By Dyann Nashton
Sun contributing writer
UTICA — A collective sigh of relief and joy was heard Sept. 15 at St. Joseph’s-St. Patrick’s Church in Utica. A Mass was celebrated in honor of the soon-to-be canonized Bl. Marianne Cope, at the end of which a draped sculpture of her was finally unveiled. Piotr Michalek of Poland sculpted the work before its overseas trip to Central New York. The community had been eagerly anticipating the its arrival for days, as well as the completion of another important acquisition commemorating her life.
According to Project Coordinator Ellen Benton, the purchase of the nearby Schuyler Street property where Bl. Marianne grew up and lived was finalized the day before the event. This was key to Saturday’s events, as a procession to the property was planned at the conclusion of the Mass.
“Today’s events are geared around the groups from our area that will be leaving for the canonization in the coming weeks,” said John Pletl, chairman of the St. Marianne Cope Committee and parish trustee. Additionally, Sisters of St. Francis from Hawaii will be stopping in Utica en route to Italy. The canonization will take place Oct. 21 at the Vatican. Another celebration in Syracuse will follow the canonization, Pletl said.
Bl. Marianne started her spiritual journey in Utica as a parishioner of St. Joseph’s Church and continued it as a Sister of St. Francis who was instrumental in organizing hospitals throughout Central New York. Her ministry later took her to Hawaii where she cared for patients with Hansen’s disease [leprosy] and started orphanages and hospitals.
“That’s the point of this whole thing. It all started here in Utica and we can help usher in the next phase of the process,” Pletl said.
The Mass began with a call to worship on a conch shell by Sister Edward Marie Seubert, OSF, followed by Sister Michaeleen Cabral, OSF, singing in Hawaiian. She also performed a Hawaiian liturgical movement piece set to the hymn to Blessed Marianne for the Communion meditation.
In his greeting to the congregation, Pletl said Mother Marianne “walked our streets, went to church with us and worked in our mills.” He was not the only participant who noted that the would-be saint arose from common people in regular place.
Father Richard Dellos, pastor of St. Joseph’s-St. Patrick’s, noted the surprising fact that today’s neighborhood of the popular Saranac Thursdays, complete with music and beer, had produced a saint.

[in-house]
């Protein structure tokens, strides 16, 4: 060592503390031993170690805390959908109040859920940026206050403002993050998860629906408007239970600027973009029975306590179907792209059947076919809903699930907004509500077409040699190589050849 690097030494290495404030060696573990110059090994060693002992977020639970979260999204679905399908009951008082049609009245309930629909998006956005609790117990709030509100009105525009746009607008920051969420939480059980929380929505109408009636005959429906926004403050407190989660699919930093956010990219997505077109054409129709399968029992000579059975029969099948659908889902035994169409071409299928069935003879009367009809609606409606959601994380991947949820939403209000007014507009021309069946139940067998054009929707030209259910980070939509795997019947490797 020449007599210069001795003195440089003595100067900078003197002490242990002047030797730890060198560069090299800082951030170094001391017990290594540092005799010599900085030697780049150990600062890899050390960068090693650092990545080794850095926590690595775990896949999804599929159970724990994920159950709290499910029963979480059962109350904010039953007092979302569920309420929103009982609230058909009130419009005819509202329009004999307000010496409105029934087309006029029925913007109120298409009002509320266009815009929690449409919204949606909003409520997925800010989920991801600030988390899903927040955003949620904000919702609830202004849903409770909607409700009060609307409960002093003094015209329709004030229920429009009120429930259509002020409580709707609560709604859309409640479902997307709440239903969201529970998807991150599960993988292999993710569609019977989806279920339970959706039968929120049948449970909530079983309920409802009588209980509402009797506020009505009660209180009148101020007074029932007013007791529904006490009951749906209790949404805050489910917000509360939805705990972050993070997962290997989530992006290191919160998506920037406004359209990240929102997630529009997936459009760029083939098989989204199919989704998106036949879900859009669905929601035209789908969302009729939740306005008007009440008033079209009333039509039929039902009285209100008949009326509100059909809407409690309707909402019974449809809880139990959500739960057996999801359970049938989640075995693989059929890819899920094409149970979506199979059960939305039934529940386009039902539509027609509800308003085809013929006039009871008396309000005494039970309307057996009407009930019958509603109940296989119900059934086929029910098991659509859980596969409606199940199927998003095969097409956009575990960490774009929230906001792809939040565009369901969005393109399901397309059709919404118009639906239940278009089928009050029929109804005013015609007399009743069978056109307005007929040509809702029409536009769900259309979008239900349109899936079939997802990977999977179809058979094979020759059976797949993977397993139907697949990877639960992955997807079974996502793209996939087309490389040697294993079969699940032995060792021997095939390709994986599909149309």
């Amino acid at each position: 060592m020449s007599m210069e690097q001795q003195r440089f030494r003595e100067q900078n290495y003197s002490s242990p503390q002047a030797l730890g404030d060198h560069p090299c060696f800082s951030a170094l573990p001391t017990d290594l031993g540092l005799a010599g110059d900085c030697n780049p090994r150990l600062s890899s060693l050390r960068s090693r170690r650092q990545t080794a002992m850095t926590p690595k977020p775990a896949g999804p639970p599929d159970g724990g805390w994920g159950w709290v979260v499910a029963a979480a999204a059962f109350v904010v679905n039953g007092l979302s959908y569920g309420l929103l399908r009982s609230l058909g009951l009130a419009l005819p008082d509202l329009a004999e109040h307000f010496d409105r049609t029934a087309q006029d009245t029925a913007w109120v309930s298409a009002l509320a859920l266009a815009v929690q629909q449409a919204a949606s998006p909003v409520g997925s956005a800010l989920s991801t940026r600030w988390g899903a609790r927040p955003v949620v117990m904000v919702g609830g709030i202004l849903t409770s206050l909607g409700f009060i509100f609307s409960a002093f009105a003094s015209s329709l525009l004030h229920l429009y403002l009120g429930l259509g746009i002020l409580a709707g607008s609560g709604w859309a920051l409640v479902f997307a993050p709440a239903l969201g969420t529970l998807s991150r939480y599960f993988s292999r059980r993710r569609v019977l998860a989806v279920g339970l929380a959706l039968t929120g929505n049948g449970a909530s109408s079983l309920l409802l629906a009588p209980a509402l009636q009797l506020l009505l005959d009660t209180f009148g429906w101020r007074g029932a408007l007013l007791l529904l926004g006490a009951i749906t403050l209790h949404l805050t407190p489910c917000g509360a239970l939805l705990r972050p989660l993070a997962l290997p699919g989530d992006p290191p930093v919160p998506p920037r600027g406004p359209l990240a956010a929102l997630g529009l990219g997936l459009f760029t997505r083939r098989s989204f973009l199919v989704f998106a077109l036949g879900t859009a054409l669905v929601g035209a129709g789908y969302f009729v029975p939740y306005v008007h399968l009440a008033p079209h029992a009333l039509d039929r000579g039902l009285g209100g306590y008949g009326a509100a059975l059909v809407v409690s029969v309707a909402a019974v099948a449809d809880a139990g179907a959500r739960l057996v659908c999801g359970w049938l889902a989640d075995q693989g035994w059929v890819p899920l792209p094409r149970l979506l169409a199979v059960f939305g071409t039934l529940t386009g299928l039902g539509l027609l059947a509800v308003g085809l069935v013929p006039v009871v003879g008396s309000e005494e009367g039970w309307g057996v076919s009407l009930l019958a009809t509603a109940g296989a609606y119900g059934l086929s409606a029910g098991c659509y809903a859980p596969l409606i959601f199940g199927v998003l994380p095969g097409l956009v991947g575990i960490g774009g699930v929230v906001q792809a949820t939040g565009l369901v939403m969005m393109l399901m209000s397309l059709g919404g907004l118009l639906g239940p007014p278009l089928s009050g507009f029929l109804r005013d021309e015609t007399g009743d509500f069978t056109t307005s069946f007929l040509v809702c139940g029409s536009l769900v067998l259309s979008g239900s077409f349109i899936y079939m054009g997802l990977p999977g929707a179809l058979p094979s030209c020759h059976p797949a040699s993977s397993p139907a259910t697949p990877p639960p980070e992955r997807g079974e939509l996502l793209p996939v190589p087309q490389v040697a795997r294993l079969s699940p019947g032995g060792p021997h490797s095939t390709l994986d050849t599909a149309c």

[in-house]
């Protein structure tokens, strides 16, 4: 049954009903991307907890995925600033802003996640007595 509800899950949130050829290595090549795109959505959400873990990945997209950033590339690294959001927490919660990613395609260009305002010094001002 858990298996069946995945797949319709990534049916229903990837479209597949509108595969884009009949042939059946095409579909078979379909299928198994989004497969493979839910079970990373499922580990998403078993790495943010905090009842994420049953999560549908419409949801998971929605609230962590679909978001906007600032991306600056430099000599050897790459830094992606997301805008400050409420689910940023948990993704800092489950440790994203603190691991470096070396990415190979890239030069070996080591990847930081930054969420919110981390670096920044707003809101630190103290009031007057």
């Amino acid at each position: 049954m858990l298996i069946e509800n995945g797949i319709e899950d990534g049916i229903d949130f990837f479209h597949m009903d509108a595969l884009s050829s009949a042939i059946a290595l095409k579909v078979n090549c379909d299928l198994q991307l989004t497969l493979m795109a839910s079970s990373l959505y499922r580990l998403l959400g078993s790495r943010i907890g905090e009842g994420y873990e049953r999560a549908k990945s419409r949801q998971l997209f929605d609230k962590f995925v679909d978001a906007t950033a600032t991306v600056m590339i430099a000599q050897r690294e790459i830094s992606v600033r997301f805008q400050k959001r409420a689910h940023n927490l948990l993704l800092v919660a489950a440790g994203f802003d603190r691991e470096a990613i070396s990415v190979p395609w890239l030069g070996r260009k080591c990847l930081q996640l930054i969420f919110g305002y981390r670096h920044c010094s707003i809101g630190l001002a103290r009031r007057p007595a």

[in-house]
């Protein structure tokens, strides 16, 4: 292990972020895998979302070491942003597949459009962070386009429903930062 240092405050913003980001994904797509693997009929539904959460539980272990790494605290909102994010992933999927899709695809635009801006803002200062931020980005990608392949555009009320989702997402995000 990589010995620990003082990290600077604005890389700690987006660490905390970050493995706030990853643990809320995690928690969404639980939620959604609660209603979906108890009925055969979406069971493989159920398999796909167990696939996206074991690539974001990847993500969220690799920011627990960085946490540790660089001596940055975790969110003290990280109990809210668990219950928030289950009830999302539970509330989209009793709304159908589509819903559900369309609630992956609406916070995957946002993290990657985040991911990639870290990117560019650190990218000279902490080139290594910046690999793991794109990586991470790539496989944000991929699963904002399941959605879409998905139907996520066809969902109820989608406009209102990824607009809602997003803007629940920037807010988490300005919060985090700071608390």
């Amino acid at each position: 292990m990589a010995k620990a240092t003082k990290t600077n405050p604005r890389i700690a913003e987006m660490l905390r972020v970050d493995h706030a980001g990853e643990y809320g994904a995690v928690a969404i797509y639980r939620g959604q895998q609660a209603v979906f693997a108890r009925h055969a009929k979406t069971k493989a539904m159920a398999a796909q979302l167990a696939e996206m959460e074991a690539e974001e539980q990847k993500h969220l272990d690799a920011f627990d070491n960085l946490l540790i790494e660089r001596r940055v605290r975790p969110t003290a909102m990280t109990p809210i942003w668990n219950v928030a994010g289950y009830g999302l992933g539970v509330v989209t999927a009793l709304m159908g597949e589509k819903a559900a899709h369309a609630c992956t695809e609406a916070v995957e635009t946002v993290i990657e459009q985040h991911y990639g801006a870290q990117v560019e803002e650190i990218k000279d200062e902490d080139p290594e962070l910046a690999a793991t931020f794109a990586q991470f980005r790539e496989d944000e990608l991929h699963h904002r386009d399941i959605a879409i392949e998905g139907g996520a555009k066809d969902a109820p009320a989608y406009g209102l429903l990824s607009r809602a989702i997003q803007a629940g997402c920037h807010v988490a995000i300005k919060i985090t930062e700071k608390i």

“Utica has always been on the map for its food,” said Father Dellos, “but now for its spiritual wisdom and the wisdom of Bl. Marianne … What a joy it is to be a part of history in the making!”
The statue of Bl. Marianne was unveiled by Sister Elizabeth Frank, OSF. Then, Sister Grace Anne Dillenschneider, OSF, presented a first-class relic of Bl. Marianne to the parish. The Utica Maennerchor, a German American choral singing group, provided prelude music and offertory songs.
A procession with the statue from the parish’s Columbia Street address was led by celebrants, the Knights of Columbus and dignitaries. The Red Band, a group of Utica musicians of Italian heritage, followed. The band is known for its devotion to patron saints. The procession traveled two blocks along old trolley tracks to the newly acquired lot and the site of Bl. Marianne’s home.
Sister Grace Anne thanked those who helped work toward the canonization process and planned the festivities of the day.
“Mother Marianne believed in collaboration with others,” she said. “You did that here by working as a unit, as friends, as a city.”
Father Raynald Yudin, OFM Conv., who was pastor at St. Joseph’s Church in the 1980s, said help was sought for people with Hansen’s disease at a place that historians referred to as “Hawaii’s Little Hell.” When Mother Marianne volunteered to go there to care for those in it, he said, “the place was given a light from the hell.” During his time at St. Joseph’s Church, Father Yudin said he suggested the purchase of the site of Mother Marianne’s home.
New York State Senator Joseph Griffo said, “Its an extraordinary day to come together to celebrate an extraordinary person.” He added that he hoped that Utica “would become a destination for those who want to pay homage to Bl. Marianne Cope.”
Pletl said the committee would ultimately like to put a visitor center on the Schuyler Street property. He envisions it as a place to learn about Mother Marianne, Utica and daily life in the period from 1840 through 1870s. “It will be her life but also ‘a day in the life’ of that historical time period,” he said.
Festivities will continue in Utica on Sunday, Oct. 24. Mayor Robert Palmieri presented Father Dellos a proclamation naming the day as St. Marianne Cope Day in the City of Utica.